What is it?
The Shure MV7 is, essentially, the famous mic brand’s play towards the entry-to-intermediate consumer microphone market. This demographic, which traditionally gravitates towards content creation and streaming over more traditional music applications, for example, is not short of options around this price bracket meaning Shure would need to do something special to cut through. With the MV7, however, they might just have done it. At a top level, what you’re getting is a dual XLR/USB output – more on this later – dynamic mic which is geared primarily towards capturing speech in its various forms.
These credentials are enhanced further by the MV7’s complementary mobile/computer app, MOTIV, which provides real-time tone correction and tools to elevate your sound further. Whether you’re aiming for BBC-style depth and tonality or something with a touch more high-end sparkle, the app takes care of everything. In practice, this greatly reduces the extent of any post production which is required, meaning you get ‘pro grade’ results without needing to be an audio engineer. You can see why this would appeal.
In seemingly a first for an online review of the Shure MV7, we’ve made it past the first paragraph without mentioning its most obvious reference point. The Shure SM7B is a natural place to offer comparison; both are from one of the world’s most respected mic brand and both deliver exceptional speech performance. The key difference, however, lies in the lower-cost MV7’s ability to work directly with your computer without need for a separate mixer or audio interface. How important exactly is this? Let’s take a look in more detail in this Shure MV7 review.
Performance and verdict
Out of the box, you’ll notice immediately that the Shure MV7 has a nice, reassuring weight to it. This isn’t going to blow over in a strong wind, and even if it were to fall, its solid build means it’s unlikely to suffer major damage. To the back of the mic, you’ll find three connection points; one for a micro-USB, one for an XLR cable, and a headphone out, while at the top is a touchstrip for controlling levels and muting the mic. It might seem strange in 2021 that Shure has opted for micro-USB over the now increasingly common USB-C, but it claims the MV7 doesn’t require the faster data transfer speeds so has stuck with the older connection point. This might be a personal preference but I always find USB-C less wobbly and better protected against accidental disconnections, but your results may vary.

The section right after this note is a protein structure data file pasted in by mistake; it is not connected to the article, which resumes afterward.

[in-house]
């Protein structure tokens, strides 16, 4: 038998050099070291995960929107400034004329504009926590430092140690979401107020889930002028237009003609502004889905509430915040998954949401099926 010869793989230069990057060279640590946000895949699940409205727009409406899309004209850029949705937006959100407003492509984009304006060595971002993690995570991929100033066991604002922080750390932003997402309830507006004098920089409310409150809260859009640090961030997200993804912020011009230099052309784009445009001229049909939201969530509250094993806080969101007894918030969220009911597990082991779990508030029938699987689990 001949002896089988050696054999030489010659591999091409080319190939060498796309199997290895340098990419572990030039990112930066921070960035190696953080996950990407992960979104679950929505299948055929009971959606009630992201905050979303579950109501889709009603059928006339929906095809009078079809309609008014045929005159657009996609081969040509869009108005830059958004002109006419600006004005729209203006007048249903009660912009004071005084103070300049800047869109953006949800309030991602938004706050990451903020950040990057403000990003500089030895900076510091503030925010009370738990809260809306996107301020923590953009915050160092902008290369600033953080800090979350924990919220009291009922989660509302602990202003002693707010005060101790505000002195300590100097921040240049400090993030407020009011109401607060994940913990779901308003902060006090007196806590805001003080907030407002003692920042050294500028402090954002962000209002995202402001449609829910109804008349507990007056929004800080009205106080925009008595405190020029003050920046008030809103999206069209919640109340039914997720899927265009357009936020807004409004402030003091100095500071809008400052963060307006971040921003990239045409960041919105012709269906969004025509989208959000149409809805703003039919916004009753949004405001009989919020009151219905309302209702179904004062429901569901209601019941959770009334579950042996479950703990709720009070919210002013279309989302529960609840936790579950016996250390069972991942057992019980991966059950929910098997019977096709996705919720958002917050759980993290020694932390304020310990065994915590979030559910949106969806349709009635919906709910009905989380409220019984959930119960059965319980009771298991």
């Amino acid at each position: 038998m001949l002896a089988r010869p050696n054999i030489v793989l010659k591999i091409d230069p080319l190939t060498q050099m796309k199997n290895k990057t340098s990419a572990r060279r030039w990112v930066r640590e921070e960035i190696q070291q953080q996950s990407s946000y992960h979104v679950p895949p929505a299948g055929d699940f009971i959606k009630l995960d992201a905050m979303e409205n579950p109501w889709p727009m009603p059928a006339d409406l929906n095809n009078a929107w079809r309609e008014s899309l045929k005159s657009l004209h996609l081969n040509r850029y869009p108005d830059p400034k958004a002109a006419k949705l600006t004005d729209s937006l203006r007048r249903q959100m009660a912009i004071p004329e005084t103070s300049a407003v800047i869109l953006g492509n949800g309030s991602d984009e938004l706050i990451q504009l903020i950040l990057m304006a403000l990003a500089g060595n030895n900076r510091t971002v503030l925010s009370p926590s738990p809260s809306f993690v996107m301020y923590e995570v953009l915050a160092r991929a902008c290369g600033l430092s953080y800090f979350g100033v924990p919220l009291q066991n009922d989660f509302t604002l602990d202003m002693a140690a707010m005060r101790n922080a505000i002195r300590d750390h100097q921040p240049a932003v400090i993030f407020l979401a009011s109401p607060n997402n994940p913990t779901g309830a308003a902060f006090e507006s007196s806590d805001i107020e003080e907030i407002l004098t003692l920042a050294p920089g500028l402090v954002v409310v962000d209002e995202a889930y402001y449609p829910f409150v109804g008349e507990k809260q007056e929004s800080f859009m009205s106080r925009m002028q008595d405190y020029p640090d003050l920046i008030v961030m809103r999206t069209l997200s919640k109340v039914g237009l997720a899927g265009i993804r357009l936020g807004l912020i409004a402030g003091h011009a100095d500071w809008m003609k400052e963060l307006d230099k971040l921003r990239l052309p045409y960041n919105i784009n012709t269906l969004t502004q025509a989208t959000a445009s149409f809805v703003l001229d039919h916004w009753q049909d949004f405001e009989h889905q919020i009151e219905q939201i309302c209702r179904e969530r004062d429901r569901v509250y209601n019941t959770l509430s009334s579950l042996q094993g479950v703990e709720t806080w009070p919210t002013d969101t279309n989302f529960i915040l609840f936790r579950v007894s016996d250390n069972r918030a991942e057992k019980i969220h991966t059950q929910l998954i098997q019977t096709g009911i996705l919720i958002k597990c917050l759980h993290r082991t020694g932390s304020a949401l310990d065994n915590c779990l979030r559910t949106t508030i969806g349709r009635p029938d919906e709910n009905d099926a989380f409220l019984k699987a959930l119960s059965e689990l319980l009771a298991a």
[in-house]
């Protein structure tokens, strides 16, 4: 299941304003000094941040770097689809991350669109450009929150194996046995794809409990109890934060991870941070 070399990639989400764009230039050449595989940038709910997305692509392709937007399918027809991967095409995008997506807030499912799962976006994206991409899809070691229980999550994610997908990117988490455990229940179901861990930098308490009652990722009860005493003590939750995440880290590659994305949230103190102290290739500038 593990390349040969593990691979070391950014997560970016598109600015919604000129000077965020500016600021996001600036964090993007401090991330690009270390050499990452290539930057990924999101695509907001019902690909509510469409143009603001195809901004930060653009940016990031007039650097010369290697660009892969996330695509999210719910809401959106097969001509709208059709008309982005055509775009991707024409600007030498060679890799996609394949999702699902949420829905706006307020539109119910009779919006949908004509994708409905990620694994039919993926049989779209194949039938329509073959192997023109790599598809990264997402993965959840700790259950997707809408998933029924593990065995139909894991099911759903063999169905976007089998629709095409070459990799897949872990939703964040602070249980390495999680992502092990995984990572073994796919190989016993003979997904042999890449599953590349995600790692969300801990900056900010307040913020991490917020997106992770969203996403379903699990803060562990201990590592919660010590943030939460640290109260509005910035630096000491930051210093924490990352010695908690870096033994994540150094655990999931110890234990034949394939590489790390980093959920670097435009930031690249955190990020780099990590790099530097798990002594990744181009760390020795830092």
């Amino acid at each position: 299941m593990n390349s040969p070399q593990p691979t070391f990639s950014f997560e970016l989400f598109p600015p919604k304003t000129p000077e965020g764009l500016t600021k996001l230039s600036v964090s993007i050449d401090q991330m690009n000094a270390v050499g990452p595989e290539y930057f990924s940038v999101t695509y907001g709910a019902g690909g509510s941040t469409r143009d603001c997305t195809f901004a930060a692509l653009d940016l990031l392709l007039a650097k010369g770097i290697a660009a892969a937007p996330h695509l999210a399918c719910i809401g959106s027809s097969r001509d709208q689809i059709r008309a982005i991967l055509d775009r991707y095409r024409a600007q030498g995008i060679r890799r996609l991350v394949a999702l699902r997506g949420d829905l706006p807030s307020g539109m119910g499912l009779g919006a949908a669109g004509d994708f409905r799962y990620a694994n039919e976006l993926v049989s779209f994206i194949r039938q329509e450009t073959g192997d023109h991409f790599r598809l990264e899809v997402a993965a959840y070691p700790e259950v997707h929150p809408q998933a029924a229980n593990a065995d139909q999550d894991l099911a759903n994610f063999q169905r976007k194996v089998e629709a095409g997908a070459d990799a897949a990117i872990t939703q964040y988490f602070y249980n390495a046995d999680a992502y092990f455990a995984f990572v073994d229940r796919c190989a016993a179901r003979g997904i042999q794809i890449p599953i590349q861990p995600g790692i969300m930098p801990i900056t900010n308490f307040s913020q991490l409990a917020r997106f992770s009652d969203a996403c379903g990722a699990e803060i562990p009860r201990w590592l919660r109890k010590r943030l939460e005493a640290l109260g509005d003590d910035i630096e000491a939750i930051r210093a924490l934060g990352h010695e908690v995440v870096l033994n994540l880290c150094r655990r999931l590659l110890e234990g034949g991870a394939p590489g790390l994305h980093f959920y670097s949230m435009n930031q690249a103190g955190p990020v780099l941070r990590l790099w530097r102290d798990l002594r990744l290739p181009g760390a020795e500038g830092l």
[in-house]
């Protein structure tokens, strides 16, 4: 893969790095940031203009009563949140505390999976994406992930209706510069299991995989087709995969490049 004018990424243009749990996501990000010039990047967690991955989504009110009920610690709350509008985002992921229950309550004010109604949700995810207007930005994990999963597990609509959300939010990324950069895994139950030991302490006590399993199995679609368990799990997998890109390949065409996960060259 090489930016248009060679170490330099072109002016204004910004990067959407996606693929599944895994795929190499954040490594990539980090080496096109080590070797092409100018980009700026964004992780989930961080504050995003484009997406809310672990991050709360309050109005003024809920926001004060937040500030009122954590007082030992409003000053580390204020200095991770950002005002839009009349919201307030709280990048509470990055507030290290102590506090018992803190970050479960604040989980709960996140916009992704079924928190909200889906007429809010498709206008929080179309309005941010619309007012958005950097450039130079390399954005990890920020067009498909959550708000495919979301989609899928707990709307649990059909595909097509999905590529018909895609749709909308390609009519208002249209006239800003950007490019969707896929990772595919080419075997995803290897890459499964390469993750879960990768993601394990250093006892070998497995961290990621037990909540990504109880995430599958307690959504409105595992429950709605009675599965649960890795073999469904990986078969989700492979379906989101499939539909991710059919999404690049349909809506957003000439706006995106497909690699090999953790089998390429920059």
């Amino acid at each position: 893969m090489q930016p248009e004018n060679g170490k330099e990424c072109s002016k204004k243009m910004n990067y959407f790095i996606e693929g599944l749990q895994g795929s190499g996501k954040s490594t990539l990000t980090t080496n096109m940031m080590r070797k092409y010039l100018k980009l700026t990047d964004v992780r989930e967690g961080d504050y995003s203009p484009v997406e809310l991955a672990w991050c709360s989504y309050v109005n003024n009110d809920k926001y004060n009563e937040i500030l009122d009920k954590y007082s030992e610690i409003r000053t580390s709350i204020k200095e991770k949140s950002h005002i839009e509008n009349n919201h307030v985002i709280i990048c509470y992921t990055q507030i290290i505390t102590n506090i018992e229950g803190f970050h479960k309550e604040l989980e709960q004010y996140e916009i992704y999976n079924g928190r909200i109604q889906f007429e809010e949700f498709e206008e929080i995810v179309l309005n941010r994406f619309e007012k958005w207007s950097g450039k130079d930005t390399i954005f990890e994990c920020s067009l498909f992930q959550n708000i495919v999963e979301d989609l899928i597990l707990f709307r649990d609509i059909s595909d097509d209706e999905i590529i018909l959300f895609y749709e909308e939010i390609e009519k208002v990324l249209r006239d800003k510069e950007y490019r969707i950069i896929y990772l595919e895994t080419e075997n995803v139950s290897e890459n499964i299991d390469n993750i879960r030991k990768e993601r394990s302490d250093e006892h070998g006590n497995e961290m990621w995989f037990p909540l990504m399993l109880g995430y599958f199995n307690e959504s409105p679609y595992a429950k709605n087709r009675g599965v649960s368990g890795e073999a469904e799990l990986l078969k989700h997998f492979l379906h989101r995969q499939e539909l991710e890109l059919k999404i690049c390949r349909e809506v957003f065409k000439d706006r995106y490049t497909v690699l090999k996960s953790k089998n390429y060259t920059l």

Audio Technica AT2020USB+
Blue Microphones Yeti Pro
In use, the Shure MV7 is a dream for beginners, or anyone who needs a mic but doesn’t necessarily need to know how it works. It is, in every sense of the word, a plug-and-play mic which will ensure it appeals to a variety of users. The traditional XLR output means the MV7 will connect to your audio interface or mixer as you’d expect, while the USB output enables you to connect directly to your computer or smart device and function as an interface itself. You can, thankfully, use both connection methods simultaneously which is great for recording a backup, although it’s worth pointing out Windows users might encounter some issues if using both the MV7 and a USB audio interface. This isn’t Shure’s fault - Windows famously isn’t great at handling multiple audio sources - but it is worth keeping in mind. Mac users simply need to create an aggregate device to use both at the same time.
If you do opt for USB, either into your computer or your smartphone/tablet, you’ll gain access to the complementary MOTIV app. MOTIV gives you a stack of options and functionality which go above and beyond what you’d expect. Everything from changing the tonality of your recordings through to auto-level control, which adjusts the mic’s input levels to ensure you’re not clipping your sound, elevating the MV7 above its competition in our eyes.
What impressed us about the Shure MV7 was the fact it aims to do two things, and it achieves them both successfully. For less tech-savvy users, the MOTIV app and ease-of-use you get from the USB connection is ideal. It works in exactly the way you’d want it to, and is as simple as it gets thanks to helpful tools like the auto-level mode and voice isolation technology. Put simply, if you’ve got a voice it’ll sound great through the MV7.
For studio users on the other hand, or anyone with the necessary extra gear, it functions as a simple, great quality ‘regular’ dynamic microphone. Neither group will feel short-changed, although the extra functionality gained from using the MV7 in USB mode will be a significant draw for podcasters, streamers and voice-over artists in particular. If you’re in that world and looking to upgrade, or even taking your first steps, there really are few better options than the Shure MV7.
- Price: £259/$279/€269
- Microphone type: Dynamic
- Pickup pattern: Cardioid
- Connectivity: XLR, Micro USB
- Controls: Integrated touch control
- Audio quality: 24-bit/48kHz
- Contact: Shure